5 Observations From Argentina-Iran World Cup Game
If this World Cup has taught us anything, it is to expect the unexpected. The Iranians nearly provided another shock result being only minutes away from securing a 0-0 draw. Argentina’s talisman Lionel Messi once again scored a magical goal to get his side out of trouble. Could this be Messi’s year?
Here are my 4 observations from the Argentina-Iran game:
1. Possession is overrated
A theme that’s developing in this World Cup is the willingness of teams to forego possession in order to strike quickly. Argentina had 77% of the ball and though they did create a few opportunities most of the possession was sterile as a well-drilled Iranian side gave them no time to breathe.
Indeed apart from Marcos Rojo there was no real threat from the other Argentine players and it took a wonder goal from a four time Ballon D’or winner to dig his side out of a hole and spare them potential embarrassment.
2. Messi on the road to greatness?
Many would argue that he’s already one of the greatest players to have graced the game and it’s hard to argue with that sentiment. However the parallels between him and Maradona in 1986 will only grow and grow if Messi continues to pull results out of the bag for an under performing Argentina side. It is said that the mark of a championship-winning outfit is to win when playing badly. However it was hard to see who else but Messi could have won the game in that fashion for Argentina. If Messi does lead Argentina to glory in Brazil then he’d almost certainly surpass Maradona’s achievement and could set himself apart as the greatest player that football has ever seen.
There have been rumours that all is not well in the Albiceleste camp between Messi and coach Alejandro Sabella. Suggestions of a rift surfaced after Messi voiced his concern about Argentina’s tactics in the first half of the game against Bosnia and Herzegovina. Sabella played down any talk of a split between himself and Messi. For fans of Argentina they must hope that it is nothing more than scurrilous rumor mongering, as they do not want anything destabilizing the World Cup campaign.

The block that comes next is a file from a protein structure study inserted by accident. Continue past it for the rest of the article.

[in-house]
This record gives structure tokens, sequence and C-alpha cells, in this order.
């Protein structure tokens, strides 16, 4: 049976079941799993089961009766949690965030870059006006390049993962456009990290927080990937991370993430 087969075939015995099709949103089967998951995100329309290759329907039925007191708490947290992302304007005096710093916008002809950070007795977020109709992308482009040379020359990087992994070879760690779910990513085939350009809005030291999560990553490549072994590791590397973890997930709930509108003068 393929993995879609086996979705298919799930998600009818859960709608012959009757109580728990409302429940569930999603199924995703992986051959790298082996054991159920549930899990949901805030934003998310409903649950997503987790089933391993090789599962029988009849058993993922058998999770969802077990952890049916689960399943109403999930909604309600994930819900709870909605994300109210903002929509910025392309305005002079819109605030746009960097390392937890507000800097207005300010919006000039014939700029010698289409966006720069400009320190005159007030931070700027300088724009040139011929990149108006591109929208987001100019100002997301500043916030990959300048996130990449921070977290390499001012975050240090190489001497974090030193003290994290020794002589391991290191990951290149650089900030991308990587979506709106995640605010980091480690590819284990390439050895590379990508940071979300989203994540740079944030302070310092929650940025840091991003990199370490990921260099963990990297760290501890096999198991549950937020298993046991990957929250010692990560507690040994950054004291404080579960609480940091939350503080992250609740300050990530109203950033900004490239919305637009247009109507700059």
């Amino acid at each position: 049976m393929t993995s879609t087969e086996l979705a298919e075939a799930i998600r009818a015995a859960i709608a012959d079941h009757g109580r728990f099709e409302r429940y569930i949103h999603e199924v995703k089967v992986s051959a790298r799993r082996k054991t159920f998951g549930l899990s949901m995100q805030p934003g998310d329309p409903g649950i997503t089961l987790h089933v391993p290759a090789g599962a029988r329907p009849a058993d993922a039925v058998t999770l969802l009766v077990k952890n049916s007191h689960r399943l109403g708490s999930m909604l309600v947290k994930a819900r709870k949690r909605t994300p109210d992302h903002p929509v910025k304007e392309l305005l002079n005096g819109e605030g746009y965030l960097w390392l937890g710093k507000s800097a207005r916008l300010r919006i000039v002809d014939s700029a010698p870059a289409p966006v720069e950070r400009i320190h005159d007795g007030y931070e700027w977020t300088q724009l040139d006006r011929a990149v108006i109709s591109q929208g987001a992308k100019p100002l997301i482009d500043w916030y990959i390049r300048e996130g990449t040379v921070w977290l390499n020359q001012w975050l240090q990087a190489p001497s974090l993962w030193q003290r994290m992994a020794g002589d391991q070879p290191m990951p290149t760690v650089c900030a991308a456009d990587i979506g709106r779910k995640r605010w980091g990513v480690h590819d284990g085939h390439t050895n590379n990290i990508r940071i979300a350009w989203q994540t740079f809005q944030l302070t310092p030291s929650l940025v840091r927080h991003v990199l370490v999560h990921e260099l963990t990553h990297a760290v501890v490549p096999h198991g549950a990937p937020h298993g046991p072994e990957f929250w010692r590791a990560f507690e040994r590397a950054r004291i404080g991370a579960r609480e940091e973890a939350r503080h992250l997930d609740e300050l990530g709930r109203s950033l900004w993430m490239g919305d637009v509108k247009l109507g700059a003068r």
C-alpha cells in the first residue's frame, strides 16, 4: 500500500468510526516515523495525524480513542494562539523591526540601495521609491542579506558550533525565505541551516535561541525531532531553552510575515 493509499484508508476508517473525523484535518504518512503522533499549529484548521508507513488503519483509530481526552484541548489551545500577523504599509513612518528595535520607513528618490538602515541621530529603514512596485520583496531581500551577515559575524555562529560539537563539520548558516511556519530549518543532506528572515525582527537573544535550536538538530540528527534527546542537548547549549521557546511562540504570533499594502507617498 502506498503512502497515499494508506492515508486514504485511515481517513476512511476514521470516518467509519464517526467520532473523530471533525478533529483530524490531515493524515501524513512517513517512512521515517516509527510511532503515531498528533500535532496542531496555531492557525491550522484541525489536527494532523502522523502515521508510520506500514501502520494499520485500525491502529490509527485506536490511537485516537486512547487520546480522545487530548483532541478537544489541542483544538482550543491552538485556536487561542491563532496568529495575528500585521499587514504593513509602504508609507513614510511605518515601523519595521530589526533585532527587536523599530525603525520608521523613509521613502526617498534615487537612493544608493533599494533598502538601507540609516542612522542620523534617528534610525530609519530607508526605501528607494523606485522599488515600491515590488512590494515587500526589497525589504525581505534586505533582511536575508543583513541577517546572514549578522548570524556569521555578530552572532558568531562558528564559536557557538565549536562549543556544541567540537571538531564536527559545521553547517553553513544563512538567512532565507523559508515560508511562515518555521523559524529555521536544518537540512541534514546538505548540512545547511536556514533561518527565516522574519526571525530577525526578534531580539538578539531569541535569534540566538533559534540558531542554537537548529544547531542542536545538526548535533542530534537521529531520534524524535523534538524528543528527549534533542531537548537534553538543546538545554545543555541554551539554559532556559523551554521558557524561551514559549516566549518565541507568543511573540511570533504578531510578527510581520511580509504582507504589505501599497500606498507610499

3. The Iranian tactics were not pretty…
But it certainly was effective. Former Manchester United assistant manager Carlos Quieroz prepared his side superbly. Deploying a 4-5-1 formation the Iranians were happy for the Argentineans to keep the ball as long as the game was being played in front of them. The Iranians sat deep but the moment Argentina ventured into the their half the men in red quickly pressed and allowed their more illustrious counterparts no time on the ball. Once they won the ball the Iranians looked to attack quickly and directly, a feature of teams this World Cup.
Their discipline and shape were fantastic, Alireza Haghighi made the requisite saves when required and the players were confident in their ability on the ball to dribble around their Argentine opposition in order to keep possession. They also had a few good opportunities to score. Dejagah had a header saved by Sergio Romero with the stopper also denying Reza Ghoochannejhad twice.
That it took a Lionel Messi special to deny the Iranians a much-deserved point will be of no consolation for Carlos Quieroz’s men but one cannot deny that the men in red performed fantastically well.
4. “But I got the ball ref!”
Iran was denied a cast iron penalty in the 54th minute when Pablo Zabaleta brought down Ashkan Dejagah. The Manchester City man slid in as Dejagah was nipping ahead of him. Zabaleta got the slightest of touches on the ball but clearly took out the man. The usual refrain from the offending player is that they ‘got the ball’ however in those circumstances slight contact with the ball does not excuse taking out the man. The referee, who perhaps wasn’t in the best of positions to judge, did the Iranians no favour and as it turned out denied the Asian football giants a shot at a famous result.
5. The Iranians have shown us they can defend
Now they will need to demonstrate that they are clinical in front of goal too. After securing a 0-0 draw with Nigeria and nearly achieving the same result against Argentina, Carlos Queiroz’s side is in with a chance of qualifying for the knock out stages. But to do that Iran will have to abandon their defensive strategy and play a more expansive game. Whilst they demonstrated an attacking threat against Argentina, Iran will need to score and win against Bosnia and Herzegovina in order to progress.
Can the Iranian’s attack whilst keeping their defensive resilience or will opening up be too alien to their sensibilities and leave them vulnerable?